ISHERWOOD email@example.com_county.toronto.globe_and_mail 2003-12-26 published
Doreen Ruth ISHERWOOD
By Colleen ISHERWOOD, Friday, December 26, 2003 - Page A32
Mother, sister, grandmother, poet, ceramist, traveller, dog lover. Born December 3, 1925, in Hamilton, Ontario. Died March 2 in Hamilton, of lung cancer, aged 77.
Doreen Ruth HILL was born the youngest of the three HILL sisters: Fern, Joyce and Doreen. She grew up in Hamilton, finished school and went to work at Westinghouse, where she met a young man named Maurice ISHERWOOD. Doreen and Maurice fell in love -- but the war intervened. Maurice went off to join the navy, and Doreen worked for the Red Cross. But they wanted to get married, and on October 21, 1944, they did just that.
Their wedding was crammed into a four-day period when Maurice was on leave from the war. And Doreen didn't get much warning! In fact, she had to borrow a wedding dress from a friend, in a hurry. Honeymoon? Well, that was a quick weekend in Montreal. The marriage didn't get off to a great start -- but it was a good marriage. It lasted for almost 59 years.
Do and Mo, as they became known, had three sons: Frank in 1948, Steve in 1952 and Mark in 1958. When I first started dating their son Steve in the 1970s, I must admit I found Doreen rather outspoken. She told us exactly what she thought, no holds barred -- how rusty our car was, how Steve's student digs had wall-to-wall dog hair, how threadbare Steve's cords were, and how university-educated kids like Steve and I were totally lacking in ordinary common sense! I won't comment on how accurate her comments were, but I will say this: Doreen only spoke her mind to the people she liked.
In the 1970s, Do and Mo had a fabulous social life, with Friends that partied and vacationed together all the time. They took cruises to exotic locations like Mexico, the Caribbean and Alaska one of their most memorable trips was to Hawaii in 1975. As the ISHERWOOD women looked through old photo albums to find photos for a collage to display at the funeral, we came across pictures of Doreen and her buddies in hula wear, modelling baby-doll pajamas, and posing with some very young, good-looking men who were not Mo or any of the other husbands! Back home, their gang had Englebert Humperdinck parties, bon-voyage parties, welcome-back parties, nifty-fifty parties -- any excuse would do. And for each occasion, Doreen would write a funny poem.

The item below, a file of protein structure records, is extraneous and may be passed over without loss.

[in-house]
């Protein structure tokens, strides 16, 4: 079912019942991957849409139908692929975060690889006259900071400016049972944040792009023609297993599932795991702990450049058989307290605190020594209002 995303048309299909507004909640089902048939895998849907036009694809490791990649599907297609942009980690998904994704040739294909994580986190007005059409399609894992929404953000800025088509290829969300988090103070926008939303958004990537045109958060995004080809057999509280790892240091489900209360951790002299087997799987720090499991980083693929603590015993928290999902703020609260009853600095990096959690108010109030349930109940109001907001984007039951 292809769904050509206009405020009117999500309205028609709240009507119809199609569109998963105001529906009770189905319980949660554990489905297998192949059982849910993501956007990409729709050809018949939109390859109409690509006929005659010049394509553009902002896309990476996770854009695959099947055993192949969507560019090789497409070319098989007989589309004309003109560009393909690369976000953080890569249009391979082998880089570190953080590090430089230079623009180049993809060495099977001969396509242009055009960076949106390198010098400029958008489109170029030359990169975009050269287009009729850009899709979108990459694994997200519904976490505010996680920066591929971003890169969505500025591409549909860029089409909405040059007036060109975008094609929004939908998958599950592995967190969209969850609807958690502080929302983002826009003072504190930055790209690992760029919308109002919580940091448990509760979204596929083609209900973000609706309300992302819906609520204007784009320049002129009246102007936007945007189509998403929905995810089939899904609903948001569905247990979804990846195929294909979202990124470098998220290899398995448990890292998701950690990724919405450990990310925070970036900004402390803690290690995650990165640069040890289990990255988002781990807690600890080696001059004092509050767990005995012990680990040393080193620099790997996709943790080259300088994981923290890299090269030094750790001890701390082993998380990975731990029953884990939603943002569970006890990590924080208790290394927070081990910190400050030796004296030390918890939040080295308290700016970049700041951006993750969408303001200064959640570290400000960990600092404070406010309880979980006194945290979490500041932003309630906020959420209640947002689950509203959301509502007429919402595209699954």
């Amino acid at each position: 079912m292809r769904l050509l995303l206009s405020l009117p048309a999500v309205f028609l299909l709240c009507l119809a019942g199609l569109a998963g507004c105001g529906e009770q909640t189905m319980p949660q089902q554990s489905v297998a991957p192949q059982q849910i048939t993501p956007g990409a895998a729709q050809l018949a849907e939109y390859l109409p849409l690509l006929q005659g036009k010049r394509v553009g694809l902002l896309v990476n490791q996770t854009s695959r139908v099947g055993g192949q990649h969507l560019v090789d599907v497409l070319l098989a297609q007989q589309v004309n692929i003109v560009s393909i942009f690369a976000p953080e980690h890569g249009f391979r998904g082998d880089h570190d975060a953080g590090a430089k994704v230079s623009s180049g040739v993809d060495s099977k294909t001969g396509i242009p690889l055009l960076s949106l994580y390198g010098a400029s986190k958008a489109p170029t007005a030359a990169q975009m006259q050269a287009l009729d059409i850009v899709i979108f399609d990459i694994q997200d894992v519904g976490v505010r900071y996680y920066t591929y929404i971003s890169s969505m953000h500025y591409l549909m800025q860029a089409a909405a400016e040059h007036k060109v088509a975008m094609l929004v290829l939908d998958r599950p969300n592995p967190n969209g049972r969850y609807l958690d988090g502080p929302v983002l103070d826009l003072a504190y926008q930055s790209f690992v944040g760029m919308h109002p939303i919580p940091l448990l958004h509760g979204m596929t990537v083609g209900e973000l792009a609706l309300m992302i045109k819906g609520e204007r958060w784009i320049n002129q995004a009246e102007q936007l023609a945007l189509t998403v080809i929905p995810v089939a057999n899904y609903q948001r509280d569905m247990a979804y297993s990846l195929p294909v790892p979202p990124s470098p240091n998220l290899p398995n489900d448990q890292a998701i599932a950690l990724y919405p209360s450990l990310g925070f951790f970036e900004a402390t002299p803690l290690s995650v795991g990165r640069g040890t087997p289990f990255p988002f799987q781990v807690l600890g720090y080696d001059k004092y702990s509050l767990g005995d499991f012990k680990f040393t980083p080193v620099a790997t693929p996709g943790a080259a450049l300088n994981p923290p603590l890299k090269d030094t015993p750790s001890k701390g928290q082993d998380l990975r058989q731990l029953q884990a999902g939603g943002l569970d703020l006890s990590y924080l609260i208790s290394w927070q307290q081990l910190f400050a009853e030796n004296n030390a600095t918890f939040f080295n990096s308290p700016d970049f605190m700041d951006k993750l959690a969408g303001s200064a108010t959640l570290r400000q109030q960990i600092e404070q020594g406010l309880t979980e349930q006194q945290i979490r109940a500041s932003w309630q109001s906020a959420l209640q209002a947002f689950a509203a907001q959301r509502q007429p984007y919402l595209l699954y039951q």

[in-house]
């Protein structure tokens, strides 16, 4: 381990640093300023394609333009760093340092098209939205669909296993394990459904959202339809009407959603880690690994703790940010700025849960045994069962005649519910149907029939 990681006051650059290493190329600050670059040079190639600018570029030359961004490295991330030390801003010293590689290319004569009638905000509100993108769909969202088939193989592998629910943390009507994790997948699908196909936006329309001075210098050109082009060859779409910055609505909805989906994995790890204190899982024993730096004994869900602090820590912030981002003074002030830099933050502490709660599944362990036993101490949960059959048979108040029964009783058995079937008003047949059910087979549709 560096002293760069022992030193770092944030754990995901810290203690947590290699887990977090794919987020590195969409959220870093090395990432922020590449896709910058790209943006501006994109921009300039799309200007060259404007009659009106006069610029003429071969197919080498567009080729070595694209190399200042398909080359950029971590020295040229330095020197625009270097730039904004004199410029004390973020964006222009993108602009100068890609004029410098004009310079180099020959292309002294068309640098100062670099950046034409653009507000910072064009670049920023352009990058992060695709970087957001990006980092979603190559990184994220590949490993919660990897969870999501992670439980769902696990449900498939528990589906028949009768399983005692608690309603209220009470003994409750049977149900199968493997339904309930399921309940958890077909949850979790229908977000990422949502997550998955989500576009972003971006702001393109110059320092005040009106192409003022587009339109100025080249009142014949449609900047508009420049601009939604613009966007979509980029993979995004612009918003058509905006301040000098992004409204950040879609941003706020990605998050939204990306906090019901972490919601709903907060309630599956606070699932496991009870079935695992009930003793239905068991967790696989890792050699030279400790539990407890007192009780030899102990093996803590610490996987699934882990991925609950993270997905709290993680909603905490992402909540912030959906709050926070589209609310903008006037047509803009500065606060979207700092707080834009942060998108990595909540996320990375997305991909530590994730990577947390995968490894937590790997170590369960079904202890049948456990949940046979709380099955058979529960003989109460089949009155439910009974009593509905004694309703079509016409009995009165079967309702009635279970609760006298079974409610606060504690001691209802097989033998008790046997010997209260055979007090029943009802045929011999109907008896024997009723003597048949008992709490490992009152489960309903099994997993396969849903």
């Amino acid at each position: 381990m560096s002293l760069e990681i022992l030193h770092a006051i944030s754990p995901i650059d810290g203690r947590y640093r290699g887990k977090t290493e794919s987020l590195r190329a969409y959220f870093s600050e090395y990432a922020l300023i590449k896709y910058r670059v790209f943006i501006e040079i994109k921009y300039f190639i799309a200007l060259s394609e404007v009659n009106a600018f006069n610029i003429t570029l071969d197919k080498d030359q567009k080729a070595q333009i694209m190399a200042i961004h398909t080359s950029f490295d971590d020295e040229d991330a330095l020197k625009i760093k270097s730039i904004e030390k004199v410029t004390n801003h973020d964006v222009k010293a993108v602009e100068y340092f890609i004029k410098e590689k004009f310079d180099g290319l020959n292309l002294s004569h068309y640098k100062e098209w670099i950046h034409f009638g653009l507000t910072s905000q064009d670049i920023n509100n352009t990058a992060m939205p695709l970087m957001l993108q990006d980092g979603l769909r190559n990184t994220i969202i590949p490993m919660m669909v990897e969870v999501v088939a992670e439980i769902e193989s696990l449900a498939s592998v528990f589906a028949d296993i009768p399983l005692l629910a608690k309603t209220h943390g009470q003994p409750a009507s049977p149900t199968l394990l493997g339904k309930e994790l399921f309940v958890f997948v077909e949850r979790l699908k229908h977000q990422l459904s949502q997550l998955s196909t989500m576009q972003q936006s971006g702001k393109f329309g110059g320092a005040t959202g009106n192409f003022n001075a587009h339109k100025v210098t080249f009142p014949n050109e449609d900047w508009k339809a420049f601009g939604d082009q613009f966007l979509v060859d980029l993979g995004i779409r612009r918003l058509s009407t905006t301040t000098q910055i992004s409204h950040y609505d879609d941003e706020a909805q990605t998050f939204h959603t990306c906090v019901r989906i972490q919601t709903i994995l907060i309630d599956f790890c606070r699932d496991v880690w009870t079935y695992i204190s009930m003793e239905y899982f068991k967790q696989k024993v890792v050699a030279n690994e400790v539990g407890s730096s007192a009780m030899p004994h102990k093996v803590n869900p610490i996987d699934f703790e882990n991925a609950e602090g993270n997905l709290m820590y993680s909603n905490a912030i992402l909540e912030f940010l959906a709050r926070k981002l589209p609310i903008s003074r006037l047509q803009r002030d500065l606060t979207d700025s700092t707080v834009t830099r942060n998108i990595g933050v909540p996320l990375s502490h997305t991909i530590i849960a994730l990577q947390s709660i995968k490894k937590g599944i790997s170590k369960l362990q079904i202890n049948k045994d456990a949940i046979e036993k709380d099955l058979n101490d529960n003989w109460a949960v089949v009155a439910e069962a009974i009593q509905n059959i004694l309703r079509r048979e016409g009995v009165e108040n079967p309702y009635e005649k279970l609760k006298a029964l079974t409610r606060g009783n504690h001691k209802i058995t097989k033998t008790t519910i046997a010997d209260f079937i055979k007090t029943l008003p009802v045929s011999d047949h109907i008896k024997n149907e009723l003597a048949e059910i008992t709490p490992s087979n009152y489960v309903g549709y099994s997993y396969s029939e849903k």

My kids always called Doreen "Freezie Grandma." That was because she would serve Mr. Freeze pops when we came to visit. Even years later, when the kids had outgrown Mr. Freeze pops, the name still stuck. Doreen and her granddaughters did ceramics together -- making garden elves, beer steins, ducks, angels, and more. Doreen also loved holding garage sales. She had one warning for her "saling" buddies. She'd say, "When I'm gone, don't you dare sell my good china for 10 cents a plate at some bloody garage sale!"
The last few years were tough ones for Doreen, as she struggled with cancer and other ailments. But throughout those years, she demonstrated that she was a strong and determined woman. When her eldest grand-daughter, Tara-Lyn, announced her engagement to Christopher CHORLEY in early 2001, Tara and Doreen set about making 150 ceramic candle holders -- one for each guest at the wedding. Doreen was already struggling with health problems at that time, and it seemed highly unlikely that she would ever last the year-and-a-half until the wedding.
But not only did she last, she also looked absolutely fantastic as she saw her oldest grandchild married in June, 2002. And for those who attended the wedding, the little candle-holders provide not only a memory of Tara-Lyn and Chris's celebration, but also of the special grandmother who helped make them.
Colleen is Doreen's daughter-in-law.
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